Hence style and voice, and likewise the play between individual voice and common language are both crucial to Leopardi.

“Perfect translation consists in this, that the translated author does not seem, for example, Greek in Italian or French in German, but the same in Italian or German as he is in Greek or French. This is what’s difficult and not possible in all languages … In German it’s easy to translate in such a way that an author is Greek, Latin, Italian or French in German, but not so that he is the same in German as he was in his language. He can never be that in the language of translation, if he stays Greek, French, etc. In which case the translation, however accurate, is not a translation, because the author is not like that, I mean doesn’t sound for example to the Germans the way he does to the Greeks or French, and doesn’t produce in German readers more or less the same effect he produces in the French readers.”

So, the translator approaching the Zibaldone finds himself obliged to be semantically precise, otherwise the subtlety of the debate Leopardi is engaged in will be lost, but attentive too to the shifting meaning of the terms as the diary progresses; at the same time he is encouraged to reproduce, mimic, or ‘affect’ (to use Leopardi’s word), the vitality and excitement of the text, which is itself an enactment of the tension between intellect and emotion, a tension that forms such a large part of the book’s subject matter, and finally he must try to do all this in such a way that Leopardi’s voice has the same sound to an English ear as it does to an Italian.

This last injunction simply cannot be respected. Leopardi’s idiosyncratic use of language will always have a very special flavor to Italians, coming as it does just before the country’s unification and the systematic linguistic standardization that was gradually imposed in the second half of the 19th century. All Italian schoolchildren study a little Leopardi and for all of them that voice is absolutely individual and memorable, in part for the particular way it orders the words in the sentence and then again for its creation of a curiously intimate atmosphere of archaism, something achieved, curiously enough, without actually referring back, whether lexically or syntactically, to any previous use of the Italian language that ever was. A translator can hint at these idiosyncrasies and curiosities, but he or she simply cannot reproduce the full effect of this highly individual author on his fellow native speakers.

Cover Page of the first edition of Pensieri di varia filosofia e di bella letteratura (VOL.VI), by Leopardi (Sucessor le Monnier, Firenze 1900.)
Cover Page of the first edition of Pensieri di varia filosofia e di bella letteratura (VOL.VI), by Leopardi (Sucessor le Monnier, Firenze 1900.)

At the practical level, paragraph by paragraph one is looking at questions like, Do I keep the page-long sentences as they are, or do I break them up? Do I make the book more immediately comprehensible for English readers than it is for present-day Italians (for whom footnotes giving a modern Italian paraphrase are sometimes necessary) ideally aligning the reading experience with that of the original text’s contemporary readers (though actually there were no contemporary readers since the Zibaldone was not published until long after Leopardi’s death)? Above all, do I allow all the writer’s Latinisms – most but not all entirely standard in Italian – to come through in the English, using words of Latin origin, something that would inevitably give the prose a more formal, austere feel, or do I go for Anglo-Saxon monosyllables and phrasal verbs to get across the work’s curiously excited intimacy?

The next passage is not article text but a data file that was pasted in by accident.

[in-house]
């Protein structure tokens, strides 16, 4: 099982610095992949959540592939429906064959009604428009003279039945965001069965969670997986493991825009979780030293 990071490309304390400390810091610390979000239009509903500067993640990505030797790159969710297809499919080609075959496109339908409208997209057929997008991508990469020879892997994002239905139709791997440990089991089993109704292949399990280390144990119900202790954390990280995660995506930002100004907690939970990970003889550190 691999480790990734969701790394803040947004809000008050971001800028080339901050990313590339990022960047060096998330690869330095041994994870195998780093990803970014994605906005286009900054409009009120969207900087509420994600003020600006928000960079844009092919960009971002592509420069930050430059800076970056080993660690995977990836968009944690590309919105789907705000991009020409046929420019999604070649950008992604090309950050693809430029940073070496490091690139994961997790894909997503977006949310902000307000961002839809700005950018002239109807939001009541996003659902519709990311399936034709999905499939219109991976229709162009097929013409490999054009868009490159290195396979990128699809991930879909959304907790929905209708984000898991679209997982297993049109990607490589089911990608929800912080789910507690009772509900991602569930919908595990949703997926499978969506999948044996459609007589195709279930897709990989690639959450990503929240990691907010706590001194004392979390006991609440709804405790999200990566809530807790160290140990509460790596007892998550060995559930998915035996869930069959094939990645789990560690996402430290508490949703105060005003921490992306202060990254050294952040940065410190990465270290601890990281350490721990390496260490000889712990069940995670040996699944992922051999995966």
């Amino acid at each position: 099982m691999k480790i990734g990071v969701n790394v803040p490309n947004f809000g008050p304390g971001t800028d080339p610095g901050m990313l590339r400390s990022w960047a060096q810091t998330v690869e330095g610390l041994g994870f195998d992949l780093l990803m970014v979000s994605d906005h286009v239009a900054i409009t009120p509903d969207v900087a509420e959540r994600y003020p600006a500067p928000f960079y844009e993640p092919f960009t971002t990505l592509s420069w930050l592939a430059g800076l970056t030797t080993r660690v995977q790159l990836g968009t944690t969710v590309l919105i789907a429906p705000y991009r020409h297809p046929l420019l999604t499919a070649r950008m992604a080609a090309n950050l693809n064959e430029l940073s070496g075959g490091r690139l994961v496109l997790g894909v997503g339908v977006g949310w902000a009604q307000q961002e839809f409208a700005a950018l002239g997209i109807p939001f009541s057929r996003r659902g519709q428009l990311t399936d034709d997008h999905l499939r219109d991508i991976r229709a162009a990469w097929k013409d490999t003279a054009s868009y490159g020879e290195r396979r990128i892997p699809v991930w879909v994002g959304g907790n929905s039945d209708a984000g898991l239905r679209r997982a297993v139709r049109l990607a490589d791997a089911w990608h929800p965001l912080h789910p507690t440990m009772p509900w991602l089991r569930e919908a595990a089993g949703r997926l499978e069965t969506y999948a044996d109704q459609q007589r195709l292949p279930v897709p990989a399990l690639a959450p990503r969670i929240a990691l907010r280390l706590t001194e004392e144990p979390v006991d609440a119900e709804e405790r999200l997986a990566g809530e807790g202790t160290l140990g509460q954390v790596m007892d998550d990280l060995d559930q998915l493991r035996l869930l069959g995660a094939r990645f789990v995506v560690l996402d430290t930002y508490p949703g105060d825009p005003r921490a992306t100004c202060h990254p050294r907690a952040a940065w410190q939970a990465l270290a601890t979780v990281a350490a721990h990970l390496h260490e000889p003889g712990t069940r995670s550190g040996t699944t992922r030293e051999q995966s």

All of these questions relating to approach and style, many of them typical of any translation project, but some of them absolutely specific to Leopardi and the Zibaldone, were, in the case of this particular translation, unexpectedly complicated by the fact that just as I got down to work a team of seven translators and two specialist editors based in Birmingham, England, published the first unabridged and fully annotated English edition of the Zibaldone, a simply enormous task. So now there was the further question of whether I should look at their version before starting mine, after finishing, or not at all.

Well, it only makes sense after finishing a difficult translation to check another version of the same text if there is one; there is no point in publishing something with straightforward semantic errors if these can be avoided by looking at someone else’s efforts. On the other hand there would equally be no point in my producing a translation that was merely an echo of theirs.

In the event I decided to look at the Translator’s Note in the new edition and a few parts of the translation that did not correspond to the extracts I was translating, just to get a sense of how they had dealt with the various issues of style. Immediately I realized that these translators had faced a greater dilemma than I did. Seven translators and two editors would all have heard Leopardi’s voice and responded to his singular project, his particular brand of despair, in their own ways; but one can’t publish a text with seven (or nine) different voices. Strategies must have been agreed and a single editor must ultimately have gone through all 2,000-plus pages to even things out. This no doubt meant establishing a standard voice that all the translators could write towards and making certain decisions across the board, particularly with respect to key words, the overall register, lexical fields, and so on. In any event, after reading a few random paragraphs of the translation itself I felt reassured that my work would not merely be a duplication of theirs, if only because I heard the text quite differently than they did.